The publication of the Oxford Dictionary of National Biography in September 2004 was an event of great literary and scholarly importance. In his Leslie Stephen Lecture, commemorating the founder of the original Dictionary of National Biography, the celebrated historian Keith Thomas surveys the many earlier attempts at collective biography, considers the relationship of the Oxford DNB to them, and offers a preliminary assessment of the Oxford DNB itself. The author, who has been chairman of the Supervisory Committee of the Oxford DNB since its inception, writes with intimate knowledge of the project. This Leslie Stephen Lecture complements the earlier Lecture on the DNB by the late Colin Matthew, Founder-Editor of the Oxford DNB, and published by Cambridge in 1997.
How should we live? That question was no less urgent for English men and women who lived between the early sixteenth and late eighteenth centuries than for this book's readers. Keith Thomas's masterly exploration of the ways in which people sought to lead fulfilling lives in those centuries between the beginning of the Reformation and the heyday of the Enlightenment illuminates the central values of the period, while casting incidental light on some of the perennial problems of human existence. Consideration of the origins of the modern ideal of human fulfilment and of obstacles to its realization in the early modern period frames an investigation that ranges from work, wealth, and possessions to the pleasures of friendship, family, and sociability. The cult of military prowess, the pursuit of honour and reputation, the nature of religious belief and scepticism, and the desire to be posthumously remembered are all drawn into the discussion, and the views and practices of ordinary people are measured against the opinions of the leading philosophers and theologians of the time. The Ends of Life offers a fresh approach to the history of early modern England, by one of the foremost historians of our time. It also provides modern readers with much food for thought on the problem of how we should live and what goals in life we should pursue.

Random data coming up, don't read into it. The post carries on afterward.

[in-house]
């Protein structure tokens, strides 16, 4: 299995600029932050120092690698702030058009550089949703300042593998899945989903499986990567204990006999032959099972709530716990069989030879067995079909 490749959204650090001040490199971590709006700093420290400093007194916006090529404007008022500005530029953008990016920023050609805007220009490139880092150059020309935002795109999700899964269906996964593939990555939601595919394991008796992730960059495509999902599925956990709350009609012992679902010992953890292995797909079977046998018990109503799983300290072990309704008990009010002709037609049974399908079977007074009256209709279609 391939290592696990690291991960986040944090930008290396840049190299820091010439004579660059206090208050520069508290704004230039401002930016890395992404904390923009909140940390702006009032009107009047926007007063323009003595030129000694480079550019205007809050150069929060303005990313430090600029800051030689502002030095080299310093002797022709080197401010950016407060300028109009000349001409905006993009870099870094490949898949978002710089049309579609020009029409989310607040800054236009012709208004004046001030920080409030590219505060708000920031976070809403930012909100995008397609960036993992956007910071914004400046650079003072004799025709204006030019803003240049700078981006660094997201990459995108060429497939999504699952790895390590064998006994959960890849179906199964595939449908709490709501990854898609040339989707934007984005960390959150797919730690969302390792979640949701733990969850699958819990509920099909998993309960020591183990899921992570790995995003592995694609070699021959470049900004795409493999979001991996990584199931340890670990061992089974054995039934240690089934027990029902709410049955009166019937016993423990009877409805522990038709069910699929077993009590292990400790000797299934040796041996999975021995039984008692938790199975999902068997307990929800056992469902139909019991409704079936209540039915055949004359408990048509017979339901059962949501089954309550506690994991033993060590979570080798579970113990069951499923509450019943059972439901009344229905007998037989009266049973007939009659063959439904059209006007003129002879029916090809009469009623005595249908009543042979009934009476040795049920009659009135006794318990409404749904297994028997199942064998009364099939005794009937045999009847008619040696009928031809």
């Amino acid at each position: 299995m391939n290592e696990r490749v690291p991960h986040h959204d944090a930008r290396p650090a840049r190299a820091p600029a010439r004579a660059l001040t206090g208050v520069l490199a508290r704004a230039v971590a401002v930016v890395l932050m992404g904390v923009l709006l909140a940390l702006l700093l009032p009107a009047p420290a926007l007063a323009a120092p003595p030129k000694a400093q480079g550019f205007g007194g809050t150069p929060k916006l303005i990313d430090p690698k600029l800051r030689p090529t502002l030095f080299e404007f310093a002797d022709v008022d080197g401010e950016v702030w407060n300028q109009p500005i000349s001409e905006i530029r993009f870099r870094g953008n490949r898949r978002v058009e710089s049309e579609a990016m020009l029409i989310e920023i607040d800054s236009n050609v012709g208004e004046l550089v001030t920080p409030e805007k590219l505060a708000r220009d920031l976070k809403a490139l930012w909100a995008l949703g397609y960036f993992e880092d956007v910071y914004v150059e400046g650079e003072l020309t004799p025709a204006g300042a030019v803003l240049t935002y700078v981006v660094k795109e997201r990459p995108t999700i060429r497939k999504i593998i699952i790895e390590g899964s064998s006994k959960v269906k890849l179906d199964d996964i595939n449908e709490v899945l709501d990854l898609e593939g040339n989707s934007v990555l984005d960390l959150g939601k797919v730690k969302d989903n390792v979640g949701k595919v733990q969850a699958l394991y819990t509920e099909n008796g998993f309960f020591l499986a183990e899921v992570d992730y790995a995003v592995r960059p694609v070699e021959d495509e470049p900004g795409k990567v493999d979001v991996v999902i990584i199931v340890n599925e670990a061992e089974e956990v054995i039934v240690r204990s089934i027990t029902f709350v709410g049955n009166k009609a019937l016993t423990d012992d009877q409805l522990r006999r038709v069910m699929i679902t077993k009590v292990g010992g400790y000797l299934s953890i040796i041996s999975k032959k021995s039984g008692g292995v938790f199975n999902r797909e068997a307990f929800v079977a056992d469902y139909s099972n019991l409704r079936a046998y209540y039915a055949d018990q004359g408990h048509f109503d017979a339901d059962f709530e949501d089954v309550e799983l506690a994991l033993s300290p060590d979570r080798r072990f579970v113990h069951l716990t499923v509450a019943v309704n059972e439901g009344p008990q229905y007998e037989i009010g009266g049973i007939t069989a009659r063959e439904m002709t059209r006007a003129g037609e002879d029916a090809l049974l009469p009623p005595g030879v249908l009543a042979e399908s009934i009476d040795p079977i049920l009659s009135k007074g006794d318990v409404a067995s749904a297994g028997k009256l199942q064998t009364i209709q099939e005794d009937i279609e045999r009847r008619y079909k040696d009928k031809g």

Grain legumes are characterised by their nutritional value, an ability to grow rapidly and improve soil health by fixing nitrogen. This makes them a key rotation crop in promoting food security amongst smallholders in particular. However, yields are constrained by factors such as pests and diseases as well as vulnerability to poor soils, drought and other effects of climate change. This collection reviews the wealth of research addressing these challenges. Volume 1 focusses on breeding and cultivation. Part 1 summarises advances in understanding crop physiology and genetic diversity, and how this understanding has informed the development of new varieties. Part 2 reviews improvements in cultivation techniques to make the most of these new varieties, from variety selection and seed quality management, through pest and disease management to storage and quality assessment. With its distinguished editorial team and international range of expert authors, this will be a standard reference for the grain legume research community and farmers of these important crops as well as government and other agencies responsible for agricultural development. It is accompanied by a companion volume which reviews particular grain legumes.
"SOM Journal 9" is the newest issue in an ongoing series on the work of American architecture and engineering firm Skidmore, Owings & Merrill (founded in 1936). The journal discusses the work through critical discussion by a jury.